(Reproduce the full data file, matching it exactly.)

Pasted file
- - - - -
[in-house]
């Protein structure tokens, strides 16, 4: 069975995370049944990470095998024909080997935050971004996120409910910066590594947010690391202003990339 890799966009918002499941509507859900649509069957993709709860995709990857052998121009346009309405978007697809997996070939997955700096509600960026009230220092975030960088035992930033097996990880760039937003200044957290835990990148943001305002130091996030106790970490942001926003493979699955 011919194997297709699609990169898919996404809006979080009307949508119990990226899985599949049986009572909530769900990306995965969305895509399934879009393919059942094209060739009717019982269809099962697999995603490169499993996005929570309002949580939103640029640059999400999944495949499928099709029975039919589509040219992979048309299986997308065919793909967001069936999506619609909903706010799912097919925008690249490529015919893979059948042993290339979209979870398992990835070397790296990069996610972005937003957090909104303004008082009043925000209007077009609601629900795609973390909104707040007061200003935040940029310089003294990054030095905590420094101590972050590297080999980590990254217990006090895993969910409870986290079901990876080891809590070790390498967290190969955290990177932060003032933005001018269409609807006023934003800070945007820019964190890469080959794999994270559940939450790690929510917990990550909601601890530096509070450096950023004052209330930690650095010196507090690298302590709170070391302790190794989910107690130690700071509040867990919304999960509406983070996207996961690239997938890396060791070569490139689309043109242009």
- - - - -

[in-house]
């Protein structure tokens, strides 16, 4: 069975995370049944990470095998024909080997935050971004996120409910910066590594947010690391202003990339 890799966009918002499941509507859900649509069957993709709860995709990857052998121009346009309405978007697809997996070939997955700096509600960026009230220092975030960088035992930033097996990880760039937003200044957290835990990148943001305002130091996030106790970490942001926003493979699955 011919194997297709699609990169898919996404809006979080009307949508119990990226899985599949049986009572909530769900990306995965969305895509399934879009393919059942094209060739009717019982269809099962697999995603490169499993996005929570309002949580939103640029640059999400999944495949499928099709029975039919589509040219992979048309299986997308065919793909967001069936999506619609909903706010799912097919925008690249490529015919893979059948042993290339979209979870398992990835070397790296990069996610972005937003957090909104303004008082009043925000209007077009609601629900795609973390909104707040007061200003935040940029310089003294990054030095905590420094101590972050590297080999980590990254217990006090895993969910409870986290079901990876080891809590070790390498967290190969955290990177932060003032933005001018269409609807006023934003800070945007820019964190890469080959794999994270559940939450790690929510917990990550909601601890530096509070450096950023004052209330930690650095010196507090690298302590709170070391302790190794989910107690130690700071509040867990919304999960509406983070996207996961690239997938890396060791070569490139689309043109242009």